Second problem I have seen it the routing of the wire and the insulation is easy to melt.
--------------------------
This is my Guess-guess on what may-may have happened in your case.

A connector failed in your drill. call it the "plus wire" something melted or came loose and that wire is making connect to the "minus wire" creating a hard short.
Yes the drill may run for a short time with an electrical short.

-------
Now the battery Pack.
Some times the wires are routed to closely together or along side the battery inside the pack.

If the drill has a hard short or you been loading it down, its possible to melt the insulation on the wires.
If the wires are routed to closely, the plus and minus wires can touch each other once the insulation melts.
(with today's hi power batteries) the wires will turn RED HOT and continue to burn until the short burns out (no more wire connection) or the batteries lose their charge.

I've seen a wire routed along side a battery that made contact with the batteries opposite pole (shorting out) and continue to burn along the side of the battery.

You need to check the drill with an external power supply that is protected from shorts.
If the short is in the drill you can melt every battery you put in the drill.
 
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Old 05-22-06, 04:36 AM
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Originally Posted by GWIZ
You need to check the drill with an external power supply that is protected from shorts.
If the short is in the drill you can melt every battery you put in the drill.
Great post, and this validates my worry about dropping a good chunk of change in batteries only to melt them all out. I think I'll play it safe and take it to a service facility...even w/ the cost of gas and time off work I may come out ahead. I'll post the final conclusion once I hear back.
 
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Old 05-22-06, 04:46 AM
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Originally Posted by HotBacon
I'll post the final conclusion once I hear back.
Thanks
It would be interesting to hear what they have to say
 
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Old 05-22-06, 03:57 PM
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give them a call first and see if they will look at it while your there .

could be there going to take it and tell you to come back in two weeks in which case you might be better off just shipping it off

do let us know ....Inquiring minds and all
 
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Old 05-30-06, 11:42 AM
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Well I got the lowdown on my drill. The repair shop called w/ an estimate that simply said the switch needs to be replaced...along w/ both batteries. $60-ish for the switch replacment, and they recommended aftermarket batteries for about $45 each.

I'm no electrical engineer, so can anyone tell me how a switch could have shorted both batteries (I'm assuming GWIZ called it and there was a hard short w/in the switch itself)? Also, any thoughts about aftermarket batteries (as opposed to DeWalt brand)?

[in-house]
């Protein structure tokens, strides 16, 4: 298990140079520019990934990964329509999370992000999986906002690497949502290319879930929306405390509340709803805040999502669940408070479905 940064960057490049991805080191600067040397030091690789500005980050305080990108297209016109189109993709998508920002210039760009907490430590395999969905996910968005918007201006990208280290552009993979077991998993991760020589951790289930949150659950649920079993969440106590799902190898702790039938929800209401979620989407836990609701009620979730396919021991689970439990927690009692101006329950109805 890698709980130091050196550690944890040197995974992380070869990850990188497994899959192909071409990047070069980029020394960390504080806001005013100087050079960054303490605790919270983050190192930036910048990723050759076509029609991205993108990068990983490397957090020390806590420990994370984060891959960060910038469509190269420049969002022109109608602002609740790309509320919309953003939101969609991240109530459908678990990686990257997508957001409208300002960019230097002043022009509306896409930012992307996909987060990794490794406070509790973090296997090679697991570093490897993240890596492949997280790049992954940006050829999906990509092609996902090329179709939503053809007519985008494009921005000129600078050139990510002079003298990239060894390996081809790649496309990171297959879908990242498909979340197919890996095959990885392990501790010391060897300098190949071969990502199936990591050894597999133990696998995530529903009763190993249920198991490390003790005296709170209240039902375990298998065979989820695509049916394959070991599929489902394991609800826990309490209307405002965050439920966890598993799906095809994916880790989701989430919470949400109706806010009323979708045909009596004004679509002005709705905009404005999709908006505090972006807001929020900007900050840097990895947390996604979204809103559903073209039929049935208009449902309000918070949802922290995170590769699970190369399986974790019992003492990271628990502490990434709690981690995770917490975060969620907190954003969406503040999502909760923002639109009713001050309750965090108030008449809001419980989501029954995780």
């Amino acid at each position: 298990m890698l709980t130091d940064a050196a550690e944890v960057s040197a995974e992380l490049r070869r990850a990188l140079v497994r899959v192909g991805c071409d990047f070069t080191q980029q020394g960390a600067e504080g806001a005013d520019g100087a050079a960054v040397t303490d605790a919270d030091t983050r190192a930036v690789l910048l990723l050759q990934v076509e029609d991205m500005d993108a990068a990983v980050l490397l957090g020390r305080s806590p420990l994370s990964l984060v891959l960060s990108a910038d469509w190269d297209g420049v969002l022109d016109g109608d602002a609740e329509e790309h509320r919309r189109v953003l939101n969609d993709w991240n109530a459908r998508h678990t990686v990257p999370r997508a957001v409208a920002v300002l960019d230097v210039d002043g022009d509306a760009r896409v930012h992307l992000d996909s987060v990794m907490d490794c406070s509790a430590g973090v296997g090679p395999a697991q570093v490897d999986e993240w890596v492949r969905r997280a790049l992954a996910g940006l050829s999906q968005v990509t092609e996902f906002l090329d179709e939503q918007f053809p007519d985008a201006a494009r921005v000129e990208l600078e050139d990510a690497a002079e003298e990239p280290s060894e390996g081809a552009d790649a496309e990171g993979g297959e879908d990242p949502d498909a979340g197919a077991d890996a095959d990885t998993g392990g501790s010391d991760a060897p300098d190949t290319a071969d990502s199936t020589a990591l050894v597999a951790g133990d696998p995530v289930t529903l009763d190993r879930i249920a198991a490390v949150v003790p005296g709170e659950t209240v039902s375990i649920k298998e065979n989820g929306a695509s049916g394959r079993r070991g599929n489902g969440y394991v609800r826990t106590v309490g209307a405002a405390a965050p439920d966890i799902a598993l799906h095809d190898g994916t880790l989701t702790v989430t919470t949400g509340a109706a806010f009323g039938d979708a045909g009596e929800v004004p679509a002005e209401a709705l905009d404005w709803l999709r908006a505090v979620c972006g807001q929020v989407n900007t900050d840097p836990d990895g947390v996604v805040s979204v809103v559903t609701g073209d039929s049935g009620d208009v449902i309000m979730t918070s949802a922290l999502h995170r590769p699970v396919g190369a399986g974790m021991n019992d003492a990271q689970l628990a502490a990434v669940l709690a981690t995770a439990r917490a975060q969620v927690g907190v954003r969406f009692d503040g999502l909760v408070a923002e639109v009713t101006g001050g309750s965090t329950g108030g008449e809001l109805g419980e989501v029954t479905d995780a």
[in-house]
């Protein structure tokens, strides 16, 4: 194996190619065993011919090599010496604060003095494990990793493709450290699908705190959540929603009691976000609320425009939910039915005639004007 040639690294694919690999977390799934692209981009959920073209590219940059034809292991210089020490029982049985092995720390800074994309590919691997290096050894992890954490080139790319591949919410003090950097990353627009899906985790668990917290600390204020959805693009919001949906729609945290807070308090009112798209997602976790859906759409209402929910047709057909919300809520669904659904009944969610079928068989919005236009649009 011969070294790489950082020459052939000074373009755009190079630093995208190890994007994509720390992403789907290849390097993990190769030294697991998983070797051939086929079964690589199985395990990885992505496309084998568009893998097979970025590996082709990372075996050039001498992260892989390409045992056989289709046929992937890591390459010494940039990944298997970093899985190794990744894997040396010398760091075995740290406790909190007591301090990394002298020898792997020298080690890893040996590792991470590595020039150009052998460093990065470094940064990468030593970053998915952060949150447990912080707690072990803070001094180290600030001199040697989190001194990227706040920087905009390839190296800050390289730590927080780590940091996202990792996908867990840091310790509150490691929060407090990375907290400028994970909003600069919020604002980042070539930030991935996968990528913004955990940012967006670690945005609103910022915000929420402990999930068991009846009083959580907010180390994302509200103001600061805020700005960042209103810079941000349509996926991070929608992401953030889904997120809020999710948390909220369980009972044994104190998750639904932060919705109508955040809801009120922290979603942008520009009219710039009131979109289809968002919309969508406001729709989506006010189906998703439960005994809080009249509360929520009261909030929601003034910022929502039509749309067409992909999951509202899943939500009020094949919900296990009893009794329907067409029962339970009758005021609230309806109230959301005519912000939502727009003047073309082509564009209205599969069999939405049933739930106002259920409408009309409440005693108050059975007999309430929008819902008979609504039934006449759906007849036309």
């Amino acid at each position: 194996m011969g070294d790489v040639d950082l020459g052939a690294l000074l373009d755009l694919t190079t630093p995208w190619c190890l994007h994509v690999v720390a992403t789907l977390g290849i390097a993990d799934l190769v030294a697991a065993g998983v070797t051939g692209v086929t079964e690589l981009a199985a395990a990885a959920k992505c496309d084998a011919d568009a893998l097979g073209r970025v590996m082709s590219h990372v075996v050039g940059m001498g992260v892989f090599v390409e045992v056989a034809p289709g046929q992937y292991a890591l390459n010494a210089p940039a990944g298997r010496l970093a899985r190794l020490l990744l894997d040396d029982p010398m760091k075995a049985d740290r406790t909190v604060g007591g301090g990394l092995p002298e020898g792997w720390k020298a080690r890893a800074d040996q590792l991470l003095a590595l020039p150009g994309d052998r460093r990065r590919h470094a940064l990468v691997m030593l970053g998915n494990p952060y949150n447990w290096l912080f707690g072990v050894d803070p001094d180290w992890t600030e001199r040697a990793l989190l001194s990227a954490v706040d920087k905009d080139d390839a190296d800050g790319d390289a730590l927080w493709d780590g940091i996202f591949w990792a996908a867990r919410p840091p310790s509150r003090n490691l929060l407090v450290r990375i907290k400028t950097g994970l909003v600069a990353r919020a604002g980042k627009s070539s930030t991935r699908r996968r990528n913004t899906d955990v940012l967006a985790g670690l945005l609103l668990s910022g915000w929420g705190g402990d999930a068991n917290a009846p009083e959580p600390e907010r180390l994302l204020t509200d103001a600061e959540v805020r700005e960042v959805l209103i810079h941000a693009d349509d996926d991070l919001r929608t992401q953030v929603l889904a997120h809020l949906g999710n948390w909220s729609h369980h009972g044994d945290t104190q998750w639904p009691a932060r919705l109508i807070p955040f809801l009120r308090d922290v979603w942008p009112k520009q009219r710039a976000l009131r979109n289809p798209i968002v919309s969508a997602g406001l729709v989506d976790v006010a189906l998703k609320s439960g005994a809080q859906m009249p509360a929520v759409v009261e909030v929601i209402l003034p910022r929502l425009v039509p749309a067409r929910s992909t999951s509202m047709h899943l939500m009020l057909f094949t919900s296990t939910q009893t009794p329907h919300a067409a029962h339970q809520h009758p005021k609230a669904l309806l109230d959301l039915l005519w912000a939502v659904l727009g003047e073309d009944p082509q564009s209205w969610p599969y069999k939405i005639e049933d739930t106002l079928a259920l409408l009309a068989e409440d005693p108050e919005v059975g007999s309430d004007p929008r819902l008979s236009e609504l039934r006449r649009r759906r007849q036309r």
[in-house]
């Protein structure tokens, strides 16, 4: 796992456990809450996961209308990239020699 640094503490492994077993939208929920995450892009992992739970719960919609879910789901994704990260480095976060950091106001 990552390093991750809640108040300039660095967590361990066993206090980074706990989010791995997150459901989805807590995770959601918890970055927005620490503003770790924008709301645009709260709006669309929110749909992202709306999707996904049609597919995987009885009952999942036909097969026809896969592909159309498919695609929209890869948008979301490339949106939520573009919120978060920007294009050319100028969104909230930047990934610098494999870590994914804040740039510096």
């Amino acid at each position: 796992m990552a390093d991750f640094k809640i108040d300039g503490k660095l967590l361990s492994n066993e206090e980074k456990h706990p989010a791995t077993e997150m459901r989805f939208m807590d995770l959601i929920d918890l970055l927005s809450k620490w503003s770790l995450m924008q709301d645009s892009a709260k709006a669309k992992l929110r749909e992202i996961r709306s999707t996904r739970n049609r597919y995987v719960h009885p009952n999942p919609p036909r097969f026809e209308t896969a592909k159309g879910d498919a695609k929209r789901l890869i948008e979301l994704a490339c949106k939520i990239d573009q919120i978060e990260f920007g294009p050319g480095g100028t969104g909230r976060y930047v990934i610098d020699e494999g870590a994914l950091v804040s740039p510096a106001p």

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Old 05-30-06, 12:05 PM
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That's $150 bucks! I think I'd buy a new drill instead.
 
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Old 05-30-06, 01:34 PM
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Originally Posted by mattison
That's $150 bucks! I think I'd buy a new drill instead.
I concur

I'm no Mr. Electric
But I wouldn't be surprised if right kind of switch short could bubble a battery
Pretty freaky though
 
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Old 05-30-06, 07:47 PM
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or a bad battery shorted the switch .

time for a new 28Volt Lithium-Ion
 
  #18  
Old 05-31-06, 09:45 AM
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Need load monitor on drill

Hi.

Simply buying a larger drill or battery won't necessarily solve the overheating and meltdown problem. The drill and battery charger need overheating and meltdown protection.

I recently bought a Festool C12 12V cordless drill to sister joists. The sisters are 2X12 X 18' Douglas Fir and Microllams. With a full battery, I can screw in about 65 3" X 5/16 lag screws into doubled wood joists.

When sistering Microllams against the old hard joists, I found the that the drill overheated unless I predrilled. (Then it's no problem.)

The key here is what happens when the drill overheats. When blasting multiple, big lag screws into Microllam, both the drill and the battery get hot. Unlike other drills and battery chargers I've tried, the Festool drill electronically monitors temperature and load to prevent meltdown.

When the drill overheats, it simply beeps twice and and stops. When the battery charger detects a very hot battery, an LED flashes RED and just waits until the battery has cooled down.

While I like my Festool drill, it's not for everyone. Regardless of brand and type, I strongly suggest finding a drill and battery charger combo that monitors for overload and overheating. It will save you grief and money.

Best regards,

Dan.